CAMPAIGNERs hope a new, hard-hitting online advertising push will help change public perceptions about survivors of rape.

Rape Crisis Scotland and the Scottish Government say victims of violent sexual abuse are too often made to feel guilty or to blame for the attack against them if they did not fight back.

This, they say, can stop people who have been raped from coming forward to police.

Sandy Brindley, national coordinator for Rape Crisis Scotland, will launch the campaign today along with Justice Secretary Michael Matheson and Police Scotland Chief Constable Phil Gormley. She said that too often people were being judged for an entirely normal response.

“Survivors of rape often tell us that they just froze, that they couldn’t move, or cry out,” she said. “This is a normal response to trauma. We hope that the 'I just froze' campaign shows exactly why it’s so important that everyone understands this; because one day someone – maybe a friend, partner or family member – might tell you that they have been raped. Or one day you might be on a jury listening to someone say that they thought they thought they’d fight back, but they just froze.”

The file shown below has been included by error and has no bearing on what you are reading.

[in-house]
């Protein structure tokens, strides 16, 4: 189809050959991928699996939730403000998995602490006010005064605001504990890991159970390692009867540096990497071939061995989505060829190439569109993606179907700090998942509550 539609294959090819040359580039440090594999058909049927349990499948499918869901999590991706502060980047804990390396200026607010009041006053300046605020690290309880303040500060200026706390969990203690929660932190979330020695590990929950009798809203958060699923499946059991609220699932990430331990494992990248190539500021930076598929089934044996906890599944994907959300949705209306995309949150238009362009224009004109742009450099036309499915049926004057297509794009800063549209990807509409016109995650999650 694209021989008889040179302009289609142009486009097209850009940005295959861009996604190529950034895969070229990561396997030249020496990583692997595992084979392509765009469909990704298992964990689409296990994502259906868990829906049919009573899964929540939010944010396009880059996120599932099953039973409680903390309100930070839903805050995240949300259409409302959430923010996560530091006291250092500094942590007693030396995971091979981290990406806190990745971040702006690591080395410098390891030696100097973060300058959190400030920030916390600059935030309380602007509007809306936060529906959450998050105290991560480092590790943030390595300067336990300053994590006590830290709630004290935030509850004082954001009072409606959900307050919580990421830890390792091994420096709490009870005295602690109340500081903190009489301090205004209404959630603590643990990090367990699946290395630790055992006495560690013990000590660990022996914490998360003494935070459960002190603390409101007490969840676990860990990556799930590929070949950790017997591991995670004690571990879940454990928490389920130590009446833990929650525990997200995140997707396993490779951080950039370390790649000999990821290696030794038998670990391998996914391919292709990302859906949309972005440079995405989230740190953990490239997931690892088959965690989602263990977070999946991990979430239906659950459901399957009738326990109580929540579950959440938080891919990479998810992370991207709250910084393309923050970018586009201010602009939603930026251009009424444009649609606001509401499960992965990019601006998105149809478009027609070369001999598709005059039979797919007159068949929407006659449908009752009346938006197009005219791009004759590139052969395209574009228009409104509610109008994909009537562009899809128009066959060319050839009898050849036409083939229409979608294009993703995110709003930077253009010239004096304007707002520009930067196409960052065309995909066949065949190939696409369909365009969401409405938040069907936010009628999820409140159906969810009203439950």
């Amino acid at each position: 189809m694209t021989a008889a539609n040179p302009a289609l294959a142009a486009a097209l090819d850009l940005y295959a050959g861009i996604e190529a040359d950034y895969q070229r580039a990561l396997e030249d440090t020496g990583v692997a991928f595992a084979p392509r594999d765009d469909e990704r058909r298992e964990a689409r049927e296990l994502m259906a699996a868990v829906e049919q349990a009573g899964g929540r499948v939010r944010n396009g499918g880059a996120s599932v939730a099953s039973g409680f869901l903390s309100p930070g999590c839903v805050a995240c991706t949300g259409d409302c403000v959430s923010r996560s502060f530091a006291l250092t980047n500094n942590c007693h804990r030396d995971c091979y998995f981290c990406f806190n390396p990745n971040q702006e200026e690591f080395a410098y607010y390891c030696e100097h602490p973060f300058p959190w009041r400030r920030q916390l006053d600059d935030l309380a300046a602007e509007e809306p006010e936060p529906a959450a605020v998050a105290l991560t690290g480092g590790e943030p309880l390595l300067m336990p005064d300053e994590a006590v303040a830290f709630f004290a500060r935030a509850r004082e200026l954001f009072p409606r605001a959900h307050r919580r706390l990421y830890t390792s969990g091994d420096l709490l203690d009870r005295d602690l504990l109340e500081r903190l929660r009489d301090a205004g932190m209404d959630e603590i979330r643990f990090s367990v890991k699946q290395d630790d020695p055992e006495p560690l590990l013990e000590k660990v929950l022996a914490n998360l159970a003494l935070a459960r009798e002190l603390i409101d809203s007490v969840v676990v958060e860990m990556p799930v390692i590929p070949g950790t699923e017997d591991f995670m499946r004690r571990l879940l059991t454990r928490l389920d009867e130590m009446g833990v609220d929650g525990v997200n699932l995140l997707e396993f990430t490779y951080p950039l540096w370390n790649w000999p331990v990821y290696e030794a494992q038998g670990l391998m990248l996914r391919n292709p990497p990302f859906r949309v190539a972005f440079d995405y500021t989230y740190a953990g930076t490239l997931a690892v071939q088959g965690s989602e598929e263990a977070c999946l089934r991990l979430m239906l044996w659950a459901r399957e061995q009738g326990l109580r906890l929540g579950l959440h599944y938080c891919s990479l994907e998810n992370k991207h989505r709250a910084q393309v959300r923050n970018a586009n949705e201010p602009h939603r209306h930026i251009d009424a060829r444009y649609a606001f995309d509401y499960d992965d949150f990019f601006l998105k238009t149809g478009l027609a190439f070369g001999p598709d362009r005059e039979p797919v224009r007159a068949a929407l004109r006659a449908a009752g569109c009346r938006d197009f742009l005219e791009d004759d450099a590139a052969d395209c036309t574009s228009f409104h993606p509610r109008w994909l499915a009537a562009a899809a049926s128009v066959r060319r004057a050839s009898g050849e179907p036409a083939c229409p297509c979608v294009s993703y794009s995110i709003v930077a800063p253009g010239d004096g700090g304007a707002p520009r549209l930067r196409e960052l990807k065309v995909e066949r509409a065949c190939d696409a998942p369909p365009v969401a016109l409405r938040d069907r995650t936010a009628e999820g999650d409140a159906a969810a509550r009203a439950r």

The Lord Advocate, James Wolffe, QC, said: “There are myths about sexual offences, and it is our duty as prosecutors to challenge them. Justice can only be served when victims of crime have the confidence to come forward and to speak up. I want anyone who has been the victim of rape, or indeed of any sexual offence, to know that prosecutors understand the wide variety of natural responses of victims to such offences.”

One survivor who is working with Rape Crisis Scotland says it took her almost a year before she was able to say out loud that she had been repeatedly raped and sexually abused by a boyfriend.

“I was so ashamed, and also I felt because I hadn’t fought back that I was somehow to blame, that I somehow had asked for or deserved it. And that took a really long time to come to terms with.

“I’m a neuroscientist now, and I’ve done a lot of reading around the freeze response, and the body’s natural instincts to protect you. And it wasn’t until I understood that my body was protecting me – and that in fighting back something so much worse might have happened that makes me shudder now – that I was able to come to terms with it. I had to come to terms with the fact that my body was right to protect me. “ She added: “I’ve seen it a million times on programmes, in films, in real life, in news articles, where the victim is blamed, and I think I blamed myself, and I know that other women I know who have been through something similar have also blamed themselves, and we’re so busy blaming ourselves that we don’t want to come forward and be blamed by society as well”.